The agencies also finalized a rule to allow non-advanced approaches banks, including community banks, to elect to adopt simplifying changes to the capital rule beginning on January 1, 2020, a quarter earlier than the mandatory compliance date of April 1, 2020. The agencies issued the simplifying changes in July 2019.

10/30/2019

Bureau revises threshold amounts for 2020

The CFPB has published final rules in this morning's Federal Register adjusting exemptions thresholds in Regulations Z and M for the year 2020.

  • [84 FR 58013] Comment 35(c)(2)(ii)-3.vii will be added to the Official Interpretations of § 1026.35 of Regulation Z to increase the threshold amount to $27,200 for the exemption from the special appraisal requirements for higher-priced mortgage loans.
  • [84 FR 58020] Comment 3(b)-3.xi will be added to the Official Interpretations of § 1026.3 of Regulation Z to increase the threshold amount to $58,300 for exempt consumer credit transactions (except for (1) those secured by real property or by personal property use or expected to be used as the principal dwelling of a consumer and (2) private education loans)
  • [84 FR 58017] Comment 2(e)-11.xii will be added to the Official Interpretations of § 1013.2 of Regulation M to increase the threshold amount to $58,300 for exempt consumer leases.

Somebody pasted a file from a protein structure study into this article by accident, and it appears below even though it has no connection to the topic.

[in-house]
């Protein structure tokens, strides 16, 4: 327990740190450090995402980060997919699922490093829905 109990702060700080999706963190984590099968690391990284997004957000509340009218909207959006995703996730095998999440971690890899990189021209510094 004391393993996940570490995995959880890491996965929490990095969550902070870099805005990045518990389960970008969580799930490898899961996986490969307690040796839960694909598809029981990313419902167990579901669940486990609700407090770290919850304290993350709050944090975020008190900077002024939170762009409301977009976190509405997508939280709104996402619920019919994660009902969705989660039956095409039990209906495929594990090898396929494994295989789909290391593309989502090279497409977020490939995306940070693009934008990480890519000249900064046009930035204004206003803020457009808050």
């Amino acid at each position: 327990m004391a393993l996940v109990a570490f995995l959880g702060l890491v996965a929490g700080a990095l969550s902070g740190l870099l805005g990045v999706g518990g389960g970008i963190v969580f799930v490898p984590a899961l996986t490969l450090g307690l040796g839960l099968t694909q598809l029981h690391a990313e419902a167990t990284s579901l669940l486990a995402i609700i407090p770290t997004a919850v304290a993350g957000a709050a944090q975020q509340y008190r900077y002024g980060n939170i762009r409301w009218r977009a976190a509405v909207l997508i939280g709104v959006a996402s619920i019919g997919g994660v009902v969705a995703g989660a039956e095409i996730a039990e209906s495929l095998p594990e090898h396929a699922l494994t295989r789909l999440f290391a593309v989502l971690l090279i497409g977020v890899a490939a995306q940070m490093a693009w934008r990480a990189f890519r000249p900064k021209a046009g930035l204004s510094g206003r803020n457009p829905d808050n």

The BankersOnline Regulations pages for Regulations Z and M have been updated to include these changes.

10/29/2019

Large firm resolution plan requirements changed

The Federal Reserve Board and the Federal Deposit Insurance Corporation have announced that they had finalized a rule that modifies their resolution plan requirements for large firms. The rule retains resolution plan elements in place for the largest firms, while reducing requirements for smaller firms that pose less risk to the financial system. The final rule is substantially the same as the proposal from earlier this year. It uses a separate framework developed by the banking agencies for application of prudential requirements, and establishes resolution planning requirements tailored to the level of risk a firm poses to the financial system. The changes will be effective 60 days following publication in the Federal Register.

10/29/2019

Proposed rule to amend swap margin rules

The Fed, FDIC, OCC, FHFA, and Farm Credit Administration have announced a proposal to change the swap margin rules to facilitate the implementation of prudent risk management strategies at certain banks and swap entities. The swap margin rule would no longer require swap entities to hold initial margin for uncleared swaps with affiliates. However, inter-affiliate transactions would still be subject to variation margin requirements. Swap entities regulated by the FDIC, the OCC, and the Fed also would be subject to requirements under sections 23A and 23B of the Federal Reserve Act. Comments will be accepted for 30 days following publication.
UPDATE: Published 11/7/2019 with comments due in 32 days, or by 12/9/2019.